by Dan Gibson
Four songs today, and (at least) three tomorrow in our series of recommendations from our music writers, featuring tracks by Sleep, a cover of Rebecca Black's viral hit, the Four Flops, and Teddybears.
Keesh, has it really been 20 years since the mighty band Sleep, led by Matt Pike (High on Fire), debuted with Vol. 1, a 45-minute trip into the deepest, darkest recesses of resin-coated doom metal? It has, and re-introducing myself to this record sans bong feels a bit strange, but only for a moment. After the sound of a multitude of monks chanting their hypnotic Oms, opening track "Stillborn" still packs a lumbering wallop, making me unconsciously reach for a non-existent water pipe on the coffee table. Sure, my wife thinks I'm dying, but actually I feel reborn, ready to fire up more post-Sabbath riffs and stoned-Brontosaurus rhythms. No wonder Sleep reformed and are headlining next year's Roadburn Festival in the Netherlands. OOOOOOHHHHHHMMMMMM!
Richard Cheese, "Friday"
The only possible cover act that could salvage the atrocity that is Rebecca Black's "Friday," Richard Cheese and Lounge Against The Machine have been delivering note-perfect lounge lizard cover versions of classic hits from all eras since the late '90s and show no signs of slowing down. After all, there is a rather unlimited supply of trash culture for Cheese to spelunk. Here's hoping he keeps at it, turning shit into easy-listening chuckles for decades to come.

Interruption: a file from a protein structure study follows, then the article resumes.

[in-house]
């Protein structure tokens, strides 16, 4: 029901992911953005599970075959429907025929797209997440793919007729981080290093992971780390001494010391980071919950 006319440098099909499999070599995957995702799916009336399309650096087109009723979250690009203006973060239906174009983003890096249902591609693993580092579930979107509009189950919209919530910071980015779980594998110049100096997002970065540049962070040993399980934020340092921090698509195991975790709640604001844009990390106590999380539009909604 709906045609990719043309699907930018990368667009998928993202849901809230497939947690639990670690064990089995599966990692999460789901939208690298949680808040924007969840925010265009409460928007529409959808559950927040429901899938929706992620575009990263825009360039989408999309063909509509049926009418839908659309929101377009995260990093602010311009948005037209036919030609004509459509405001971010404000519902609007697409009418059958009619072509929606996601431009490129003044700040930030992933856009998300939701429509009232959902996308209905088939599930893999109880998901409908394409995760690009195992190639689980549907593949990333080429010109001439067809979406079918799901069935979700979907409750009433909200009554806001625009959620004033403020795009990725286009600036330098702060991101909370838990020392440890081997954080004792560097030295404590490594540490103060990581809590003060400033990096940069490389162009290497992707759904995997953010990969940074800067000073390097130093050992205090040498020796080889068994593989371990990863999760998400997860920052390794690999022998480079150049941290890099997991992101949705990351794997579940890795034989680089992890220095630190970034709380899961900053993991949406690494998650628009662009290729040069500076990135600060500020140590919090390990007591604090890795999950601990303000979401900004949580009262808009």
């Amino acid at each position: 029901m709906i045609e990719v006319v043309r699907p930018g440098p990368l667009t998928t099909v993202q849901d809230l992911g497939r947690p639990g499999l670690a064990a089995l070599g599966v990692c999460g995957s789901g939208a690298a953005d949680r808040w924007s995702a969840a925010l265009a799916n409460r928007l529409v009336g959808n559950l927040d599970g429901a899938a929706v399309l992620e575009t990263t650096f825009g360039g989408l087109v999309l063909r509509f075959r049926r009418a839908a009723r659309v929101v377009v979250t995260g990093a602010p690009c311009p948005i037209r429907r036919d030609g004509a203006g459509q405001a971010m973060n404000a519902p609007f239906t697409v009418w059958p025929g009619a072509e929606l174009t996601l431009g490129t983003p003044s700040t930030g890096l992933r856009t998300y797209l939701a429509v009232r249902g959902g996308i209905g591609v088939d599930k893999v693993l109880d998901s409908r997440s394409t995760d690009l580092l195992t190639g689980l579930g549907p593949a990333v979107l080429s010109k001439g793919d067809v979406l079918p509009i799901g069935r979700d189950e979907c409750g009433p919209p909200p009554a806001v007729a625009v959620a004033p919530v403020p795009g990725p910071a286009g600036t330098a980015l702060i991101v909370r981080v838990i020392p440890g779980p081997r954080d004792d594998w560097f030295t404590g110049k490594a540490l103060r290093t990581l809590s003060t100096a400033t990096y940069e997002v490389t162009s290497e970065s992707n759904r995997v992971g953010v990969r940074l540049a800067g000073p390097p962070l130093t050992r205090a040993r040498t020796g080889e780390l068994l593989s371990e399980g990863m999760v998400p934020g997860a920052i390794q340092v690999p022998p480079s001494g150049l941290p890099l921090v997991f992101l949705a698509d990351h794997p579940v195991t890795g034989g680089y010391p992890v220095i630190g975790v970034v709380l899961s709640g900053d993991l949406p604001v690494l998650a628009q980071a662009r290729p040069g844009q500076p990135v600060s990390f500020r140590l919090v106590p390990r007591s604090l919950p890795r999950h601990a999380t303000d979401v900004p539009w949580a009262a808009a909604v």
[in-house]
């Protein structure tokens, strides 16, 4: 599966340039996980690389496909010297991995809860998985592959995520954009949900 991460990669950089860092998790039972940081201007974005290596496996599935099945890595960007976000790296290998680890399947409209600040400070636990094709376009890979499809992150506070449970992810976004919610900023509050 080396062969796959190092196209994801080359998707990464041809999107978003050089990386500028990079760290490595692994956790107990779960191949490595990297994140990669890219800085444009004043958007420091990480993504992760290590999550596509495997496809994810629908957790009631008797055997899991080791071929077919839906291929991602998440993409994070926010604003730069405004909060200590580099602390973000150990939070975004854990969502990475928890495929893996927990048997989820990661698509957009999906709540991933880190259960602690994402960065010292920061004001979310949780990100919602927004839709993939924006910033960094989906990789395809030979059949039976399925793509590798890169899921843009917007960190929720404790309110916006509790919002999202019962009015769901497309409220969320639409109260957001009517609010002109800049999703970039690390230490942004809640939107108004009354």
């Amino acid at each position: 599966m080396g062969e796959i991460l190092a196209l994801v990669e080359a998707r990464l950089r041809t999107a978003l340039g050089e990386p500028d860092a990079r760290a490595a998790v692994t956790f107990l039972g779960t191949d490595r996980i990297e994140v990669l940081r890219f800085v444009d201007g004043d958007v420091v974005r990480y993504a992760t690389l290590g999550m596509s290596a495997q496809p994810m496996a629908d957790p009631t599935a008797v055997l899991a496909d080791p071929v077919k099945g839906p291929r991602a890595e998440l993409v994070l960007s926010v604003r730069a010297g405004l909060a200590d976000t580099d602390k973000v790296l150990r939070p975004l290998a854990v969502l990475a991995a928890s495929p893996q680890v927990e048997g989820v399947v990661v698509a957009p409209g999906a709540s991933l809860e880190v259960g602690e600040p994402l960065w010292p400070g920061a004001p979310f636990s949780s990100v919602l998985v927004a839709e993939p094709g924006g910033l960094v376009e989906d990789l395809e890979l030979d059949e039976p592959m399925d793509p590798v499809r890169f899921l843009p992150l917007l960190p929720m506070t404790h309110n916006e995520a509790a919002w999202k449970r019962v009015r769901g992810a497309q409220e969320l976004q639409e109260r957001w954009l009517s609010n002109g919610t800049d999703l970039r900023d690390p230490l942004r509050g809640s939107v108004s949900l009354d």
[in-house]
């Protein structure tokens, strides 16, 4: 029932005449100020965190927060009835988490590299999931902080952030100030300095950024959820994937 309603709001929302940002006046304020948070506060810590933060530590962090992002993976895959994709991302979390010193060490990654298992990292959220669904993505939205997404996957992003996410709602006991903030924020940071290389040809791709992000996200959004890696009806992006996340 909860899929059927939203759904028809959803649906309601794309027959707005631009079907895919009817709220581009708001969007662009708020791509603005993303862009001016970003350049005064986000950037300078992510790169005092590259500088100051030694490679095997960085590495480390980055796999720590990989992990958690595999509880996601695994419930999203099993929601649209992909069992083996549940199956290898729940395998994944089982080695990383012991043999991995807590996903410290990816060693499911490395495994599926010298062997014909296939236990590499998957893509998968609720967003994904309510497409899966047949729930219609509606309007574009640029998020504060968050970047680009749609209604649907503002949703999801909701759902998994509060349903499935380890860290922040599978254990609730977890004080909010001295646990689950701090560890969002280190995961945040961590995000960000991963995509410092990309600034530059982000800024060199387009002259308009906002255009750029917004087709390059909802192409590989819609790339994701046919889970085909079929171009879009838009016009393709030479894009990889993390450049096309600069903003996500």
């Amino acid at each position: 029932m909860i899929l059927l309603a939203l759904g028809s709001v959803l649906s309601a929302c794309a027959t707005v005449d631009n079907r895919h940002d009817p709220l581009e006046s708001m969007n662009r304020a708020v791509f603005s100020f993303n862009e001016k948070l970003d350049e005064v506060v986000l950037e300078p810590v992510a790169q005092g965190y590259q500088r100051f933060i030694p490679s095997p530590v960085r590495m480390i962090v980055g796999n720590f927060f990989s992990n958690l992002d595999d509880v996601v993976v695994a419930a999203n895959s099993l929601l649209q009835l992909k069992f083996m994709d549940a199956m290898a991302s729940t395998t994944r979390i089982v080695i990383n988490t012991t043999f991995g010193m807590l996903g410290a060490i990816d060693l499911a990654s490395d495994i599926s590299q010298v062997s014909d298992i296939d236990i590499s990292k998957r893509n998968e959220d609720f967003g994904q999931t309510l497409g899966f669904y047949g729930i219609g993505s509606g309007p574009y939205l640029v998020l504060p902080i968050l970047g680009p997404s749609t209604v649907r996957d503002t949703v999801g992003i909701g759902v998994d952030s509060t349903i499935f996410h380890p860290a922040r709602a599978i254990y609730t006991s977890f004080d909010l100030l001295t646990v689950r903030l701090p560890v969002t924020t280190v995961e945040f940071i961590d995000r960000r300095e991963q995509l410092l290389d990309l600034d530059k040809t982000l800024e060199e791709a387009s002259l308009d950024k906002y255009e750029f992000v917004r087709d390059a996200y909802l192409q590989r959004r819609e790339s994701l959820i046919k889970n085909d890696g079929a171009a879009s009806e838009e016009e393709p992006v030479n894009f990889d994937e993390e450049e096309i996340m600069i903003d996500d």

Four Flops, "Trick or Treat"
As we approach the holiday par excellence for stunted adulthood, here is an overlong, strangely entrancing doo-wop ditty to set the mood. The treats? This song bears a striking and charming resemblance to the Alley Cats’ “Puddin N’ Tain (Ask Me Again, I’ll Tell You the Same),” sans Phil Spector’s masterful production. Perhaps the Four Flops’ greatest moment, however, need no studio gimmickry; when the group’s basso describes the narrator’s paramour, it’s downright sublime: “She looked just like Boris Karlo-o-off.” The trick? This tune is actually the work of a contemporary German a capella group now called the Fabulous Flops.
Teddybears featuring B.o.B., "Get Mama A House"
I have to thank the mystical Pandora algorithm for this one—- somehow lots of Decemberists, Death Cab for Cutie and the Strokes lead to Teddybears, from Sweden, who have been around for over a decade and yet I had never heard of them until now. So anyway, it's pretty standard electronic pop, with a twist of goofiness.